The public water works system in Columbia is undoubtedly outdated and in need of improvements and upgrades. The latest infrastructure report card for South Carolina was released in 2017, and it clearly showed that the water infrastructure is failing to meet the current and future needs of the city.

Columbia water services has done a good job of addressing these issues. Since 2018 the water department has been working on upgrading all customers with the new meter program. There are also four main projects in the offing for improving water works infrastructure. You can see the city’s plans for improvements here.

What are the most recent water quality reports for the area?

The Columbia water utility must release a Consumer Confidence Report every year by July 1st according to EPA guidelines. All Columbia water quality reports can be accessed on their main page. Click here for the 2019 Consumer Confidence Report.

This report contains details about some of the metrics discussed here, such as measured water hardness and measured substances in the water. You can get a basic picture of the health and safety of your water utility within these reports.

What do I do in case of a boil advisory?

Use bottled or boiled water during a water quality advisory. If you choose to boil tap water for internal consumption, you need to filter white or cloudy material from the water with a cheesecloth or through sedimentation, then keep the water at a rolling boil for at least one minute. Allow the water to cool, then put it in a portable storage container or use immediately.

You shouldn’t try to hand wash dishes with water from the tap, but most dishwashers get water hot enough to sterilize them without concern. You shouldn’t try to clean with tap water during a boil order, but use bottled or boiled water instead.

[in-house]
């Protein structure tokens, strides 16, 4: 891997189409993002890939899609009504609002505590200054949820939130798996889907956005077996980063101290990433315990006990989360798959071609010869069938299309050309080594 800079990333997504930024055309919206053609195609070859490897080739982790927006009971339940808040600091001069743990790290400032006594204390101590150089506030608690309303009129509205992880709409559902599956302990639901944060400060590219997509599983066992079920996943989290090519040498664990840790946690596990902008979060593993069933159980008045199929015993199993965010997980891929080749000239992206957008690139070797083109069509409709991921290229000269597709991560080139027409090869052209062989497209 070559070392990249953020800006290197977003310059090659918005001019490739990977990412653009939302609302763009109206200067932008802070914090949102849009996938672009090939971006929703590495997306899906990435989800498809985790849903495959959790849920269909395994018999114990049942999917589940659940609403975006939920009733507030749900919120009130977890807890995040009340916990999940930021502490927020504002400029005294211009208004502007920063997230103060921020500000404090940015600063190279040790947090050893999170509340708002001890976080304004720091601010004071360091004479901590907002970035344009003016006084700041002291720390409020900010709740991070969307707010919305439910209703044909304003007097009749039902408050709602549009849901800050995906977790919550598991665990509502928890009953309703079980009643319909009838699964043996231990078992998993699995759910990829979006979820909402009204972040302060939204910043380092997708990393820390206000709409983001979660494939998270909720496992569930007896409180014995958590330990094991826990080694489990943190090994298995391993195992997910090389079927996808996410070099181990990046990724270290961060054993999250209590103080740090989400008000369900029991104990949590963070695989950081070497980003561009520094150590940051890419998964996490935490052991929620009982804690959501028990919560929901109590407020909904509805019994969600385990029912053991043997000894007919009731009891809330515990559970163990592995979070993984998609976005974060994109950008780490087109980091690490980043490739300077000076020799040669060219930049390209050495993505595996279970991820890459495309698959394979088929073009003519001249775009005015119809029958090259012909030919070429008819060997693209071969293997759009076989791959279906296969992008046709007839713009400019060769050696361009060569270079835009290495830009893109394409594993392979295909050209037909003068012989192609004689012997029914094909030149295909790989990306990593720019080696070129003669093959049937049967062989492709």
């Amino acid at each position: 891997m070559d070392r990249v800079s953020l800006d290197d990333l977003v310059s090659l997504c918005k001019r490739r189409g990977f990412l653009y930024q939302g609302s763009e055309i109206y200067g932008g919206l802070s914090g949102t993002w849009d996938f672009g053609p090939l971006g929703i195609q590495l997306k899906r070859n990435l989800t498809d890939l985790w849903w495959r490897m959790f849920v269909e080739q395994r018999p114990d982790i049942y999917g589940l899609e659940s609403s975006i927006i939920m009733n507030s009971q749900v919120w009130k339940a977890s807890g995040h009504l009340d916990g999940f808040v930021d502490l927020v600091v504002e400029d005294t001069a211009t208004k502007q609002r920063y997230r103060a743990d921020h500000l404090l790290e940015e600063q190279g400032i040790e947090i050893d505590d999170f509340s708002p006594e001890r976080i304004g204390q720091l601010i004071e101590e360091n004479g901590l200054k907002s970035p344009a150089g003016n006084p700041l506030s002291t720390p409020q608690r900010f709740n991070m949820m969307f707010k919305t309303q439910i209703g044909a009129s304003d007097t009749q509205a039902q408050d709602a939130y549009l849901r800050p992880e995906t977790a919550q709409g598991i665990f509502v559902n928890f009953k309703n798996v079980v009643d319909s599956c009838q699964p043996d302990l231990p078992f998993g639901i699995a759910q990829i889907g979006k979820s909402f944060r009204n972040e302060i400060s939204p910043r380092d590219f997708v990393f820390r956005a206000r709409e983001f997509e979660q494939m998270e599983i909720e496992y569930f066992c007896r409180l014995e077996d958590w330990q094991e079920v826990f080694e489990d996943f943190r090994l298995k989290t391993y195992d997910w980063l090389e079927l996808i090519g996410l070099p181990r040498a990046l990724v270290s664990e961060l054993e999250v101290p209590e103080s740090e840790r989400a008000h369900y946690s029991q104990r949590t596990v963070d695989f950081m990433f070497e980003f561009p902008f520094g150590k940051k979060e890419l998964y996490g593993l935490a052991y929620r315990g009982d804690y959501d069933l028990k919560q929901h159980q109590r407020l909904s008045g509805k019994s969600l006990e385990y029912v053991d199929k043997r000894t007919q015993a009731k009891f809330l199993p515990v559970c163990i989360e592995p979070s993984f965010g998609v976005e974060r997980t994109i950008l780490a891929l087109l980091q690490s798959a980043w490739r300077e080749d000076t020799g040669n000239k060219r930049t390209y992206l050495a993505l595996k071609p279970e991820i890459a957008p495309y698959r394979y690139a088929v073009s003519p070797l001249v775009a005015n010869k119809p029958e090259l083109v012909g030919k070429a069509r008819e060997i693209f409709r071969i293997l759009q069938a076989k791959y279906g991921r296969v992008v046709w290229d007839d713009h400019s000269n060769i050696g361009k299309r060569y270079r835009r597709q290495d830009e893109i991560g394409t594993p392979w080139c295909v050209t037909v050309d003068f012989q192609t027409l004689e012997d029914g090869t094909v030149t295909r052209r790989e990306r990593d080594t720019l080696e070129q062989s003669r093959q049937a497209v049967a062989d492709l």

Important Resources

The following agencies and contacts may be helpful in determining the quality of your water, reporting problems with your water, or signing up for city alerts.

Columbia Water Utility
1136 Washington St.
Columbia, SC 29201
Customer Service: (803) 545-3300
https://columbiascwater.net

To report a water problem online:
https://columbiasc.mycusthelp.com/WEBAPP/_rs/(S(wggaymegfrcuylr3s1f1r3ua))/SupportHome.aspx?lp=2)

If you prefer to report a problem or ask your questions over the phone, you can contact the Columbia water service’s main customer service number and follow the prompts.

For local information about boil orders.
https://columbiascwater.net/about-drinking-water/boil-water-advisories/

To sign up for city alerts.
https://www.columbiasc.net/911/citizens-alerts

If you want to report problems about the water utility, the state oversight agency is:

South Carolina Department of Health and Environmental Control
2600 Bull Street
Columbia, SC 29201
(803) 898-3432
https://scdhec.gov/environment/your-home/drinking-water

To share a comment, question, or concern about the public water supply:
https://iqconnect.lmhostediq.com/iqextranet/EForm.aspx?__cid=SC_DHEC&__fid=100005